Gabby Vazquez


My objective, as an artist treating fashion as a medium for fine art, is to explore the physical embodiment of memory in a way that challenges viewers to envision our future concerning the politics of our land and identities. Through the abstraction of “fashion,” and how it performs as a second or alternative skin, I discuss materiality as an instrument of occupation body, addressing the politics of erasure. Memories are embedded in materiality, which is why I currently prioritize cloth and weaving, clay, wood, and latex, as their histories play a prominent role in story-telling. Within the process of applying sculpture to either a body or space, exploring power dynamics and the significance of imprint becomes inevitable when discussing the impact of art disrupting colonial structures built on stolen land.

Gabrielle “Gabby” Vazquez is a native New Yorker of Puerto Rican and Dominican descent whose creative work centers Indigenous politics, methods of identity reclamation, language and colonial structures across the Americas. Vazquez continually expands upon her fashion-as-art approach to design with intentions of bridging gaps between creative mediums and anthropological research. She has showcased work at several art spaces— among them The Joan Mitchell Foundation and El Museo de Los Sures— has canvassed extensively for various political campaigns across NYC, and is an emerging curator who has spearheaded the development of two exhibitions supported by The New School. Vazquez holds a BFA in Fashion Design from Parsons: The New School for Design where she began an ongoing project for her thesis entitled “The Awakening of Diasporic Memory through Taíno Visual Culture.’’ This interdisciplinary work explores the intersections of language, notions of materiality, and Spanish Caribbean history. In May of 2022, Vazquez completed her MA in Anthropology at The New School, where similar research themes were explored.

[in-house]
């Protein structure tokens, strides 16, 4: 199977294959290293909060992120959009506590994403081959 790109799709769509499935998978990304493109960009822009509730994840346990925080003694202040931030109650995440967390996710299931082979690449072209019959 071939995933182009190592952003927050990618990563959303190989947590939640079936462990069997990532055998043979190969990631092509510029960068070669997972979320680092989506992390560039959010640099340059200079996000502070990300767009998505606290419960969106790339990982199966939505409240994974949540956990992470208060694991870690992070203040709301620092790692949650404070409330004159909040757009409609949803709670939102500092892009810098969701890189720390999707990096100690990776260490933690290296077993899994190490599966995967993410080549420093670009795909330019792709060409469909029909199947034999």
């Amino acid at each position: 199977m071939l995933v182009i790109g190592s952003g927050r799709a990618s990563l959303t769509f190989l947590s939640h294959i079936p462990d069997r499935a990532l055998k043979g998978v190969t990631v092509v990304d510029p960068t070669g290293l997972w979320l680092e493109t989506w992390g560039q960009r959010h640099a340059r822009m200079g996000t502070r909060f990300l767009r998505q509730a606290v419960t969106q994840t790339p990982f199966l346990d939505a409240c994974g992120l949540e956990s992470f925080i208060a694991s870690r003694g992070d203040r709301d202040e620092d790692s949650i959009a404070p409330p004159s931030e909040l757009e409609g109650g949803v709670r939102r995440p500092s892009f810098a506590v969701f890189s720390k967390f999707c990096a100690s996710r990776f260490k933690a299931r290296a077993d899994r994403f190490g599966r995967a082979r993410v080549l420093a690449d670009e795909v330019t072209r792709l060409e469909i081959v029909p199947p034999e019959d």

The Awakening of Diasporic Memory through Taino Visual Culture, 2019digitally altered visual of ceramic garments and textiles, size varies. Photo courtesy of the artist.